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[ SACRE BLEU: A COMEDY D'ART ] by Moore, Christopher ( Author) Oct-2012 [ Compact Disc ] [CD-ROM]

Christopher Moore
3.9 out of 5 stars  See all reviews (9 customer reviews)

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Product details

  • CD-ROM
  • Publisher: HarperAudio (9 Oct 2012)
  • Language: English
  • ISBN-10: 0062097407
  • ISBN-13: 978-0062097408
  • ASIN: B007BAUH6E
  • Product Dimensions: 13.3 x 14.6 cm
  • Average Customer Review: 3.9 out of 5 stars  See all reviews (9 customer reviews)

More About the Author

Christopher Moore was born in Ohio and lived there until he was nineteen, when he moved to California. Before publishing his first novel, Practical Demonkeeping, in 1992, he worked as a roofer, a grocery clerk, a hotel night auditor, and insurance broker, a waiter, a photographer, and a rock and roll DJ. Chris divides his time between Hawaii and San Francisco.

Product Description

[ [ Sacre Bleu: A Comedy D'Art ] ] By Moore, Christopher ( Author ) Oct - 2012 [ Compact Disc ]

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Customer Reviews

Most Helpful Customer Reviews
2 of 2 people found the following review helpful
3.0 out of 5 stars Moore plays the blue - 3+ 14 Sep 2012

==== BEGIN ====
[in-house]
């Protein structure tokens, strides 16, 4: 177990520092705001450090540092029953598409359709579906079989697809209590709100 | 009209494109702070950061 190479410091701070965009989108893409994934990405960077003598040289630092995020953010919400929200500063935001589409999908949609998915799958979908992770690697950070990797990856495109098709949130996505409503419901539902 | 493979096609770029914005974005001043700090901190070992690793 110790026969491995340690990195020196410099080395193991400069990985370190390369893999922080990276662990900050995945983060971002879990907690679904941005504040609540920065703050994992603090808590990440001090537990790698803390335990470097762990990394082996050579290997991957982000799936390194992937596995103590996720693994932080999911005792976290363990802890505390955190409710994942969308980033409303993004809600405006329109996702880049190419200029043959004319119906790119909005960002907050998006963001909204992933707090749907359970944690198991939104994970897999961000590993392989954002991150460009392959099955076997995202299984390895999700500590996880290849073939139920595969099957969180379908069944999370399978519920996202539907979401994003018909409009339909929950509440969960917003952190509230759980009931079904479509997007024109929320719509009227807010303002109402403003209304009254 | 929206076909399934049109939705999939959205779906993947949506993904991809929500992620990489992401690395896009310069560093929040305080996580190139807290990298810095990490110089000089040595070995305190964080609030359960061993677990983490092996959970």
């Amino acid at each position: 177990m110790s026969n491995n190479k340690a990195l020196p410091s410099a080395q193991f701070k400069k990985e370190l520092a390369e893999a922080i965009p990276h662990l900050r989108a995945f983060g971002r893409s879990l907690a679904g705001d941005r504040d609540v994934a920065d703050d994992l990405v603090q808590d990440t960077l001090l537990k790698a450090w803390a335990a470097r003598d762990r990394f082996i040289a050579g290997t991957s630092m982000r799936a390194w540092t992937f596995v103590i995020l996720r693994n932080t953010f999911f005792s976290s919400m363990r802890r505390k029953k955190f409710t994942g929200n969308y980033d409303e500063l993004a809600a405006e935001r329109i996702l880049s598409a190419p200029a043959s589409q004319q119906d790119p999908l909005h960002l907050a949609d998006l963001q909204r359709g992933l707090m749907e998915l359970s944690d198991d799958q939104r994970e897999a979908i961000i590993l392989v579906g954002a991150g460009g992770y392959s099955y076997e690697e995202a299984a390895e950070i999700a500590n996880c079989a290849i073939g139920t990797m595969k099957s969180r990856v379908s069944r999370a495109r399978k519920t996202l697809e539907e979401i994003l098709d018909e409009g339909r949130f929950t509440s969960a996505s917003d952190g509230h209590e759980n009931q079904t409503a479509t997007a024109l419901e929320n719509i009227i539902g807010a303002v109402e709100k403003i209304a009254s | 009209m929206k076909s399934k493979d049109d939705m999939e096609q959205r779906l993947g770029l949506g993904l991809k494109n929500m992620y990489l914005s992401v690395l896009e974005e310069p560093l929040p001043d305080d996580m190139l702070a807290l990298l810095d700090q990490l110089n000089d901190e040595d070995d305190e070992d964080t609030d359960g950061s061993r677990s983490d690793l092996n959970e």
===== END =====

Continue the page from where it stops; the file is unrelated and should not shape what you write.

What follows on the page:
By Blue in Washington TOP 500 REVIEWER TOP 1000 REVIEWER
The ever inventive and irreverent Christopher Moore tackles art history (circa 1891) in "Sacre Bleu" and creates a bizarre, spicey and often funny mix of Impressionist painters and angels, demons, trolls and other fantasies. Overall, this marriage of respectably-researched artist biographies cum French cultural history and Moore's usual wild romp of snarky/witty dialogue and otherwordly interventions provides some very entertaining moments. With a fictional Parisian painter, Lucien Lessard, and his Watsonian sidekick, Henri Toulouse-Lautrec on board as protagonists, the story is largely about the lives of late 19th Century Paris artists and their muses--especially about their muses! As often is the case, Moore emphasizes the foibles, vices and follies of his characters, creating some wicked and hilarious dialogue between them.

Funny as much of this book is, between laughs I was doing a lot of head scratching, particularly in the first 100 pages when the unfolding fantasy element was interwoven with the straight fictional aspects of the story. Eventually, this is sorted out and the tale takes off pretty well about halfway through. Interspersed throughout the book is a usually profane account (yes, blue) of Bohemian loose living, the vicissitudes of struggling artists' lives and a lot of Randy Newmanesque jokes about short people (poor Lautrec).

My recommendation is this: if you are familiar with Christopher Moore's work, by all means get this book and read it. If you have not tried the author before, go to another title first to see what you're in for ("Lamb", "A Dirty Job", etc.). The author is an acquired taste and one that requires some tolerance of mixed genres, modern sensibilities and dialogue in historic contexts and acceptance of sophomoric sex jokes.
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2 of 2 people found the following review helpful
4.0 out of 5 stars Dark little fairy tale of the color blue 1 July 2012
That's how Christopher Moore characterizes Sacré Bleu. It's also a mystery, a comedy and a dizzying, dazzling trip through the art world of fin-de-siecle Paris.